Timothy Atkin’s 1987 murder conviction was overturned by a judge seven years ago, but last week, he was finally found “factually innocent” by L.A. County Judge Michael Tynan. This ruling is a necessary step toward compensation for Atkins, who spent more than 20 years in prison for a crime he did not commit. Under California law, individuals who meet all the legal requirements of being wrongfully convicted can get $100 for every day wrongfully spent in prison. Atkins could potentially receive $800,000.
Atkins says that he is more interested in the state acknowledging they were wrong, “You should never give up…Fight for what you think is right.”
“Though we celebrate at this moment, I know that tomorrow we will be fighting battles – most of them losing battles – for other inmates who are actually innocent and deserve justice,” said Wendy Koen, a lawyer with the California Innocence Project.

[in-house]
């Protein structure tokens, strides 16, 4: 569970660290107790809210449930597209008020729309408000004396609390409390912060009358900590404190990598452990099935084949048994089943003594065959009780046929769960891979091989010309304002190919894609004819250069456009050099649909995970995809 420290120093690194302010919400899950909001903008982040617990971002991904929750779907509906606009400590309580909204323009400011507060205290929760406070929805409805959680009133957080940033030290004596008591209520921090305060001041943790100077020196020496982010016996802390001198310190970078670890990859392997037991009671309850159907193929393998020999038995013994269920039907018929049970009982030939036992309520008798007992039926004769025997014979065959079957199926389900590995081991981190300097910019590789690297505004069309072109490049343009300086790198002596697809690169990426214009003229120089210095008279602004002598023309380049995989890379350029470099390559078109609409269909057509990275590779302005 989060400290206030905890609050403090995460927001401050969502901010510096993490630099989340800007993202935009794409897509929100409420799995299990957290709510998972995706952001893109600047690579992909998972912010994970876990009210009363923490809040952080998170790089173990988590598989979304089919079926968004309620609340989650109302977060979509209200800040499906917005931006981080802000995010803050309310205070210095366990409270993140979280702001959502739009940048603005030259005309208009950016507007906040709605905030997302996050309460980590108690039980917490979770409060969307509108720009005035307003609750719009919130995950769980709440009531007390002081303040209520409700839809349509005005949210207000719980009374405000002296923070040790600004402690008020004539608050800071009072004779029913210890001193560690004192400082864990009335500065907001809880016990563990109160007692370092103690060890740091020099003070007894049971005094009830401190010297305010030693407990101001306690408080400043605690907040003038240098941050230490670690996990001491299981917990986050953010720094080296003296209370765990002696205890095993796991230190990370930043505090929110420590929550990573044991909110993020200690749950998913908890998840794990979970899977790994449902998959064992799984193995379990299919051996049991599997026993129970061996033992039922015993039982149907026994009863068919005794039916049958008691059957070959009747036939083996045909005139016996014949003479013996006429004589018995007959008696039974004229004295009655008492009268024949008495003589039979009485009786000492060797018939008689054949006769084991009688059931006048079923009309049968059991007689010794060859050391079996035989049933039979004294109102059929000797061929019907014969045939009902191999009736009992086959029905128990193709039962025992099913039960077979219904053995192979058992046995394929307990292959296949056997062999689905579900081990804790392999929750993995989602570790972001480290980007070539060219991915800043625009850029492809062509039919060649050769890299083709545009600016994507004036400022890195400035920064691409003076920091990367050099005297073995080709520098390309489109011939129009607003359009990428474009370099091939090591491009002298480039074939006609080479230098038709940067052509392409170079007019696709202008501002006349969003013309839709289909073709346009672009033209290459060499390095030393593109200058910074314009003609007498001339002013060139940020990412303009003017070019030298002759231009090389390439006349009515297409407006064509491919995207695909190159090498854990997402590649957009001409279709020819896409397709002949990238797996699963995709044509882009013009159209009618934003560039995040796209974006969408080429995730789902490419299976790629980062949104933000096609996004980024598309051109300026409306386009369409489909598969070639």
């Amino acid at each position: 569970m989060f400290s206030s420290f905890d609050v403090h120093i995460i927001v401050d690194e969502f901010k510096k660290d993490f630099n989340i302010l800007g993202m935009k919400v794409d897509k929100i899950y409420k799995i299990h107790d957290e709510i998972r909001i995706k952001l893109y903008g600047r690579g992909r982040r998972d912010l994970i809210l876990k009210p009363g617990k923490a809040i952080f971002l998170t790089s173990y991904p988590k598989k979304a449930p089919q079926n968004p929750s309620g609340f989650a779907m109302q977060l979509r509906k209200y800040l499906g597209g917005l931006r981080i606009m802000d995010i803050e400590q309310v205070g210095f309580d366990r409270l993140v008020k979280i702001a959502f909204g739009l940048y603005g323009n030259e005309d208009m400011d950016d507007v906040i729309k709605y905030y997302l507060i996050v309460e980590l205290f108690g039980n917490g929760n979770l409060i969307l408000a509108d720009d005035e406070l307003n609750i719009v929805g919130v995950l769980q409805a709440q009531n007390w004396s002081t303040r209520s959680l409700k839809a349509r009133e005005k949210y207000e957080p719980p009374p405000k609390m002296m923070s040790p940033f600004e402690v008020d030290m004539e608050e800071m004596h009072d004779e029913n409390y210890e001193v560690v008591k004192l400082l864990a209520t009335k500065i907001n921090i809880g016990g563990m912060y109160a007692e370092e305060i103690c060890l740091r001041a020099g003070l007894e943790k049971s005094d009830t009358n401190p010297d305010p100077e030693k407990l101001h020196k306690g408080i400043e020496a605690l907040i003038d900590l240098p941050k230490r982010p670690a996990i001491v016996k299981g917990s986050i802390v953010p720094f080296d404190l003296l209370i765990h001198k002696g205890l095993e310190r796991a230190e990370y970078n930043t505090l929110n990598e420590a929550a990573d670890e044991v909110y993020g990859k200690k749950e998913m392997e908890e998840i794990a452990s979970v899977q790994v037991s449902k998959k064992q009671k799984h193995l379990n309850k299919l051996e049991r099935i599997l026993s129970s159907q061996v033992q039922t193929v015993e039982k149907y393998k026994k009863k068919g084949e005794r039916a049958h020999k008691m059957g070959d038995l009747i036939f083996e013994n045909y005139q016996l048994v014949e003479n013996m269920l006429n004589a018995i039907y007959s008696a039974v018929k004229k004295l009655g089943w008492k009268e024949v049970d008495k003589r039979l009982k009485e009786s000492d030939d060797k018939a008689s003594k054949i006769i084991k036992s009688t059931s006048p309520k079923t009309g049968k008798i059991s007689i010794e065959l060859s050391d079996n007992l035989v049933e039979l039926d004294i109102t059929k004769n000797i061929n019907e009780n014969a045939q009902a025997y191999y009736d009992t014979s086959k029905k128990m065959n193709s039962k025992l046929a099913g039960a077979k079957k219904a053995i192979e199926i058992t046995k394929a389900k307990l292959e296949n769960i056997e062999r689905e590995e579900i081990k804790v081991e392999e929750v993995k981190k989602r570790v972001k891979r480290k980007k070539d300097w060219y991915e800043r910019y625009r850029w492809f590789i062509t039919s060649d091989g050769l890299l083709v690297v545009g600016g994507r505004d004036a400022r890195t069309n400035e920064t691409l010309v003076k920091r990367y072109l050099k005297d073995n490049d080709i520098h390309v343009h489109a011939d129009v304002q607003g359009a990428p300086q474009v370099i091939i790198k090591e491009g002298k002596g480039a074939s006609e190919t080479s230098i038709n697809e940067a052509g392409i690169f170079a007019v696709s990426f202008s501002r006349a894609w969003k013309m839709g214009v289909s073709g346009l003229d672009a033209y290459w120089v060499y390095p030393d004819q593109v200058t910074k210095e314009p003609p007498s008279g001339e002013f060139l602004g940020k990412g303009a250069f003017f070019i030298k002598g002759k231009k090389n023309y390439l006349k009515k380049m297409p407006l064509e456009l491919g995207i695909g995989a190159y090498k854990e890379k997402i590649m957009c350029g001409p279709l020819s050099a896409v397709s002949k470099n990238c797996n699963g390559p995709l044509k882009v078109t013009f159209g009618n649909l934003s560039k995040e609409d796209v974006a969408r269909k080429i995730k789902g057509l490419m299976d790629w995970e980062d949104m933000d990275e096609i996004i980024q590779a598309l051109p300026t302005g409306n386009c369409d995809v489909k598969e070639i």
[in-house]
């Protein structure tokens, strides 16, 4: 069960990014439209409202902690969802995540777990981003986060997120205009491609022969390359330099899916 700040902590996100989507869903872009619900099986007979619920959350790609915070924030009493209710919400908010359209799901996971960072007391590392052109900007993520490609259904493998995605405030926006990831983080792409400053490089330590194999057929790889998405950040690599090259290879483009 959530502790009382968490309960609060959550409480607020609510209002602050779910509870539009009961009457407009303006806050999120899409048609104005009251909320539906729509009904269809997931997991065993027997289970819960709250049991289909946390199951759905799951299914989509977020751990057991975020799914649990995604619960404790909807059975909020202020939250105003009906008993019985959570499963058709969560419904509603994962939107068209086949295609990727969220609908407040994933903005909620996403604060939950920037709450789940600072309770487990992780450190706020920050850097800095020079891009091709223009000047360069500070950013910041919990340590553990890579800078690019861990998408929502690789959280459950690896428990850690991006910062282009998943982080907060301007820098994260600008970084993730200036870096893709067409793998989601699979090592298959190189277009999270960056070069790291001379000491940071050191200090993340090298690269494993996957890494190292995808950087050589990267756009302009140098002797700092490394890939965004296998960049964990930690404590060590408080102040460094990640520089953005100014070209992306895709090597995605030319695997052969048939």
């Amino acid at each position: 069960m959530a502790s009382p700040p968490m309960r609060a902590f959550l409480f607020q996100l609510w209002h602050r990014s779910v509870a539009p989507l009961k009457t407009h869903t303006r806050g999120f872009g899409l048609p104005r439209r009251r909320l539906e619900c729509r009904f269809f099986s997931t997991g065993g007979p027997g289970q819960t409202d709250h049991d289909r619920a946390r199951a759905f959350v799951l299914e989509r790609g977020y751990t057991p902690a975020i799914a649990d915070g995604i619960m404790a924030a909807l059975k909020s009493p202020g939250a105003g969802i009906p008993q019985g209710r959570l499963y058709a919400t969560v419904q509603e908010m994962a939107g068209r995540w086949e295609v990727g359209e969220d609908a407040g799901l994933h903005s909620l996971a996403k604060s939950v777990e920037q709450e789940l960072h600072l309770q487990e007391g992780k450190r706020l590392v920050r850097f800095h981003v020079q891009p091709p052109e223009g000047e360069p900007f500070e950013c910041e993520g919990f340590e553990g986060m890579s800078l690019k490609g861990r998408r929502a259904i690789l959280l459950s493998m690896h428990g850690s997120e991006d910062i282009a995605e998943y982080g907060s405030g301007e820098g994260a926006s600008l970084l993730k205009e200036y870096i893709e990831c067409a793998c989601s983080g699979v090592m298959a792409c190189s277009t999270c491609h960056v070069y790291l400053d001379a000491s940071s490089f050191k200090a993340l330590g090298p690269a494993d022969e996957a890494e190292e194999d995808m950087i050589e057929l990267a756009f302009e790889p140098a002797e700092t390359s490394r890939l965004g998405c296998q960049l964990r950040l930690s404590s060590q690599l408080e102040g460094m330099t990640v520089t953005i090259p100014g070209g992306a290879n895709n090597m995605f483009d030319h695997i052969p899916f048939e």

Atkins was just 17 when he was arrested and accused of a 1985 carjacking and robbery that killed Vincente Gonzalez. He was convicted of second-degree murder and robbery after a jury trial. He was 40 years old, when the key prosecution witness finally recanted her false testimony. Justin Brooks, director of the California Innocence Project at California Western School of Law said that like almost everyone emerging from the justice system, Atkins found it hard to make a living and reintegrate into a society vastly different from the 80s. Atkins moved away from L.A. and went to school. He worked as a bus driver for Bakersfield until he had a leg injury. He hopes he can go back to work soon, but is currently in physical therapy.